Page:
The health minister did not specify if the GEG proposal to ban tobacco and vape products for anyone born from 2007 would be decoupled from the bill.

Ahmad Terrirudin’s claim that the Attorney-General’s Chambers (AGC) had always been “consistent” in its stand that the tobacco and vape GEG is unconstitutional – ever since Khairy proposed it in the 2022 tobacco bill to Parliament last year – was supported by Minister in the Prime Minister’s Department (Law and Institutional Reform) Azalina Othman Said.

“The AGC has been consistent in 2022 and also in 2023. Res ipsa loquitur (the fact speaks for itself),” the de facto law minister posted on X, using a Latin phrase in law.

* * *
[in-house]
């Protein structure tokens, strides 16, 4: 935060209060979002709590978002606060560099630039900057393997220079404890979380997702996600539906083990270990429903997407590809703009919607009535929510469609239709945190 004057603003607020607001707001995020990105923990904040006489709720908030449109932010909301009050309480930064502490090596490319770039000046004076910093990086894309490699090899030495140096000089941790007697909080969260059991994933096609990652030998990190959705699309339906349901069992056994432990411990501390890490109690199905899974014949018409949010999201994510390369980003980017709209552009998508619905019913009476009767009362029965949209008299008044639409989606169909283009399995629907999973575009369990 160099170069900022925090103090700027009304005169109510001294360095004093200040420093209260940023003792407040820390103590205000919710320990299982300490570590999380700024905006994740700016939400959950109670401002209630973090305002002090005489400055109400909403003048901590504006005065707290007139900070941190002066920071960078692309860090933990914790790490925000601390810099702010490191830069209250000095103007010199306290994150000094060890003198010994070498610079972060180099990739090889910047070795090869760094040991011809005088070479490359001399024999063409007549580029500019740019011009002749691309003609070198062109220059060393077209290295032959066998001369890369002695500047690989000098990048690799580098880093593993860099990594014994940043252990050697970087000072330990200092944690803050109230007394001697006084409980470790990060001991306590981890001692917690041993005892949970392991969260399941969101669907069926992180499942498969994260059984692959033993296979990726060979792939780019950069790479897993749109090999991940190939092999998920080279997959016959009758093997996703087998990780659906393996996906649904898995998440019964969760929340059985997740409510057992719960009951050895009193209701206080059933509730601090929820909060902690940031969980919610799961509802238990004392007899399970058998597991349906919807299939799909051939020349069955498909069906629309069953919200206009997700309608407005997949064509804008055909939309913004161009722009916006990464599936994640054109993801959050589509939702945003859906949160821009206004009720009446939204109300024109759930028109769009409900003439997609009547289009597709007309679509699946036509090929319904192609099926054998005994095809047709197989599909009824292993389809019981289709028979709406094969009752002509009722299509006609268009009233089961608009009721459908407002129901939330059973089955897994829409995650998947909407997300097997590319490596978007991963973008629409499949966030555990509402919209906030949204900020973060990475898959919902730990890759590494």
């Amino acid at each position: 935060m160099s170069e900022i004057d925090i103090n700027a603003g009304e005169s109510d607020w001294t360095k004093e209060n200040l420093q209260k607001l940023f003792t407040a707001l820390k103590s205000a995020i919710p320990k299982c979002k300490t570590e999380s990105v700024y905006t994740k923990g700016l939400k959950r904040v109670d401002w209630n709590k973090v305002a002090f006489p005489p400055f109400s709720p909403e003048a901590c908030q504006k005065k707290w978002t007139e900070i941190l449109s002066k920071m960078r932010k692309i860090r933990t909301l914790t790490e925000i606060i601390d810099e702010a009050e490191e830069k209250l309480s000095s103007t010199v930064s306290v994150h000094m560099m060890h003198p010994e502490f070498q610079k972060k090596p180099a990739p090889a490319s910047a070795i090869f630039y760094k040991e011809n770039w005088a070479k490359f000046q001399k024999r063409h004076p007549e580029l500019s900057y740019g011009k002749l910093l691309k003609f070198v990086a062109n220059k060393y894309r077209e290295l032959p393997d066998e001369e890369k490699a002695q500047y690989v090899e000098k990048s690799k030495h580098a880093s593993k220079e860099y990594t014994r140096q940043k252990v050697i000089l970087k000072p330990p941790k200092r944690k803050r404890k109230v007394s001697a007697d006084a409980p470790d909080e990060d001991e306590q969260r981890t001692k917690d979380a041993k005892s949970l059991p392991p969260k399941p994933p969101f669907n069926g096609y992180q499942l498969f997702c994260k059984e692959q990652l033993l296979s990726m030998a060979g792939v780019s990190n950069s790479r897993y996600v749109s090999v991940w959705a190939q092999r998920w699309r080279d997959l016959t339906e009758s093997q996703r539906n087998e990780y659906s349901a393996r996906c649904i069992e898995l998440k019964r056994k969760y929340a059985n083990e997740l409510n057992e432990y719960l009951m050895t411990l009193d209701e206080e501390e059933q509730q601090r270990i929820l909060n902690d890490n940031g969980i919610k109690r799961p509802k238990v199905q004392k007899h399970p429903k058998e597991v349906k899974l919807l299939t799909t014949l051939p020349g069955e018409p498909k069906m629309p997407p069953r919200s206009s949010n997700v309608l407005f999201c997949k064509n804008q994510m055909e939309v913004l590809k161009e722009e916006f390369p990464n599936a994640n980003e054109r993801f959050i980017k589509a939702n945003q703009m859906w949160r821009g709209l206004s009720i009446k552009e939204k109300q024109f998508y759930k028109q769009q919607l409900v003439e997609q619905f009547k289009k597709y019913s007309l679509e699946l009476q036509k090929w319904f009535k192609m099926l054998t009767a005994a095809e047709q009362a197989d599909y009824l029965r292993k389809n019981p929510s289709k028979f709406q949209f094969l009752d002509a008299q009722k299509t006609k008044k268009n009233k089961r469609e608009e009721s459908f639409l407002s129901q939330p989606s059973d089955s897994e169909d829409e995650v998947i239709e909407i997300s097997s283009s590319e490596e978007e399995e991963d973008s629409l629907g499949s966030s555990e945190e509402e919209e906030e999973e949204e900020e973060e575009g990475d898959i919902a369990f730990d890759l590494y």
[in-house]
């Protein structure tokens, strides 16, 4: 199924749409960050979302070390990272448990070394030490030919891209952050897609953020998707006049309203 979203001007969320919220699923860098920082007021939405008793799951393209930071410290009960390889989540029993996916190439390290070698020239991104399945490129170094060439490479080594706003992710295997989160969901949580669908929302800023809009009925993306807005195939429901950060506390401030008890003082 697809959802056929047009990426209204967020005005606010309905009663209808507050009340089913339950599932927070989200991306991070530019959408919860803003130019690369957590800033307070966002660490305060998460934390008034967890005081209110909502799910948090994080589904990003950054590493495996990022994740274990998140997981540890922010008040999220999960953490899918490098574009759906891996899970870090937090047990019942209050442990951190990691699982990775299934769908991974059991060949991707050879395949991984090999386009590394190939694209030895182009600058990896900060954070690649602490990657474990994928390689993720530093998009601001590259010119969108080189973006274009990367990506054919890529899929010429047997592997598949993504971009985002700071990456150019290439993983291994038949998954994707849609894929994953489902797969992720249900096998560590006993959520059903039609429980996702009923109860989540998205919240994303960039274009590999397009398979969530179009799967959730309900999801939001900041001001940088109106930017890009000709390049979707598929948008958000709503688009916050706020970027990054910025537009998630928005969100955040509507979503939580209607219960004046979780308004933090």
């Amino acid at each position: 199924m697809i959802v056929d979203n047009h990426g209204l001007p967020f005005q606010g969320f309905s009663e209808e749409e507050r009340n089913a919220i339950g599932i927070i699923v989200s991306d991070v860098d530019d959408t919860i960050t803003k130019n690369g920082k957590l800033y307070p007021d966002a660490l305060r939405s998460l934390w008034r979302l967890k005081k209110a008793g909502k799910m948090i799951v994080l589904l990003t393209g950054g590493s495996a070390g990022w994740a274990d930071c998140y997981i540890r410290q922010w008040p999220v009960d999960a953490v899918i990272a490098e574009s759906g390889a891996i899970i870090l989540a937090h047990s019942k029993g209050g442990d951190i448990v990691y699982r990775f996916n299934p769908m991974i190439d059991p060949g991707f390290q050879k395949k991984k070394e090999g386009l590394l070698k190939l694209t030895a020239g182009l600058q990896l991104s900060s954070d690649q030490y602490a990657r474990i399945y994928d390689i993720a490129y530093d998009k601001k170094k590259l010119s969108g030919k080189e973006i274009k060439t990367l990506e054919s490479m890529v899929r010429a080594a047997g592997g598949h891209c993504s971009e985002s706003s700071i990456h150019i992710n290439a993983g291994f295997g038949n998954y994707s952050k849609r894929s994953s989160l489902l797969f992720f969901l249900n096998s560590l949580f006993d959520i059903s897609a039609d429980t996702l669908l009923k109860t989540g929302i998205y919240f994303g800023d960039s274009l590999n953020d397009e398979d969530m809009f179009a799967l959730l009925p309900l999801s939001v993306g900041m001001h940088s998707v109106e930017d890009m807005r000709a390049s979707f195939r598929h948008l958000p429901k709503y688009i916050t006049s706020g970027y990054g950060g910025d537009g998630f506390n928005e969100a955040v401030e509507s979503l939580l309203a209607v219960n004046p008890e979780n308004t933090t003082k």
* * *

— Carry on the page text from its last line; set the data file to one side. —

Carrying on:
Two other Cabinet members – Youth and Sports Minister Hannah Yeoh and Tourism, Arts and Culture Minister Tiong King Sing – previously denounced the GEG as “unconstitutional” and “unenforceable”, in their response to Khairy accusing them, among other ministers, of blocking the Control of Smoking Products for Public Health Bill.

Khairy posted on Instagram Stories that he would respond to the Attorney-General’s “misleading” statement on his upcoming Keluar Sekejap podcast episode that drops later today.